It was as though they were reenergizing for many deeds in life.

All this unites into a horrible image of ruination which displays power and beauty in its desiccated form. Then again I was there as well, not as one who observes but as one who is suspended into the iron framework. It's something beyond art and image. I don't know what it is. Even the madness of mutual blood letting remains utterly mysterious to me. A hundred other thoughts go through the head and above it all is the notion of unconditional sacrifice to the necessities of fate: "According to the law which applies to you."

                                                Fritz Klatt

                                      September 26, 1914

Homeland: For the first time now I can treasure the word as I find myself among the strangers in a foreign land. You are right. In the future much would be requested from those remaining behind. It would be laughable if anyone did not fully develop his abilities. Even more, he'd be committing a sin. The country has lost so much blood that each drop which still flows in life must flow to serve the whole. I fully believe that one's life and death is dispensed towards this general purpose. For myself I can predict nothing. The proximity to physical and spiritual death changes daily with the measurements one uses.

Recently on a particularly difficult day, as we

had been marching since early that morning and in the evening it had begun to rain, the enemy held the villages ahead of us. We wanted to attack at night and this seemed tolerable to me. My body moved easily and quickly, my voice was strong; I didn't feel the rain and the dampness because my body maintained sufficient warmth. Only I was thirsty. I knew that all day long I drank sparingly. My canteen was still half-full of lemonade. Now I reached behind and realized that while running through the fields the stopper had come off and all the liquid had flowed out. It was like my entire psyche had folded in on itself. Suddenly I had to cry because I felt so miserable. My thirst, which before was tolerable, grew to be somewhat unbearable. I had to summon up all my strength just to overcome this minor accident. This serves as an example. Little things become big and big things become small. Comprehension remains silent and instinct speaks loudly.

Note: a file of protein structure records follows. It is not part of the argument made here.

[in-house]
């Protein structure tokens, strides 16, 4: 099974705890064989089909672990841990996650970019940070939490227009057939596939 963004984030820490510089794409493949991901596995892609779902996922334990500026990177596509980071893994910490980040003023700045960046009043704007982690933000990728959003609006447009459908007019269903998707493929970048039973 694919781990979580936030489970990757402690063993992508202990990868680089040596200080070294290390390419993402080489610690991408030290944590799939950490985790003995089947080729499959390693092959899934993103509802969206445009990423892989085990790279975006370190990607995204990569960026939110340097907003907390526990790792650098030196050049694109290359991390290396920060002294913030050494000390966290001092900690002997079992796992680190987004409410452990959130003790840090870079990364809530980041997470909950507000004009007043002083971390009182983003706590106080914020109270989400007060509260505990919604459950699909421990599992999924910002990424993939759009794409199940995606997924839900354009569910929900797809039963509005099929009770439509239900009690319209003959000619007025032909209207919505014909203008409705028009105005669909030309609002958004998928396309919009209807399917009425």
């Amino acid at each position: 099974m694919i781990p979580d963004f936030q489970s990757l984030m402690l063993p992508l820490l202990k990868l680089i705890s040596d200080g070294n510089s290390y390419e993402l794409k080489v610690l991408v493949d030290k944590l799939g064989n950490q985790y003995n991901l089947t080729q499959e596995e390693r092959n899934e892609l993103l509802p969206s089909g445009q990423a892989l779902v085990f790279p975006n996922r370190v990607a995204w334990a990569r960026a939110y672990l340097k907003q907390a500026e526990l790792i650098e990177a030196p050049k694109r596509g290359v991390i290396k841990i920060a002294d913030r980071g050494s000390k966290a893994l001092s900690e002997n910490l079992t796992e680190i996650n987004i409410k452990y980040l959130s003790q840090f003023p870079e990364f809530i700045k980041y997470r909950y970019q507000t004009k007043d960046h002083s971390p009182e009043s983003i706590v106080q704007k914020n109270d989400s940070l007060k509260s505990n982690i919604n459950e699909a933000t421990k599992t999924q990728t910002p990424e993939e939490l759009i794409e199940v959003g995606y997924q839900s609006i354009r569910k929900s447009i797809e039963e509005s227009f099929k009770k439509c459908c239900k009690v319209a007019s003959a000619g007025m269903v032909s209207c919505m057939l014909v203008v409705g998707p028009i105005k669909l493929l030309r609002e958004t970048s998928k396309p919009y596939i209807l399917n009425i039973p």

We had already marched well into Russia but we still knew little about the enemy. Yesterday we moved up to Czenstochau. Today we went through an area of limestone. Thin patches of grass extend over the bald surface; so thin that they were often pulled up and the white rock showed through. The mountains in rounded formation held my eye the entire day amid all activities. I found a petrified shell during the march lightly covered in limestone. The tiny ridges were significantly accentuated. I was rather proud of it. During a long march one usually sees nothing other than his own boot tips, which tread heavily over the ground.

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Imaging and translation by Susan Kriegbaum-Hanks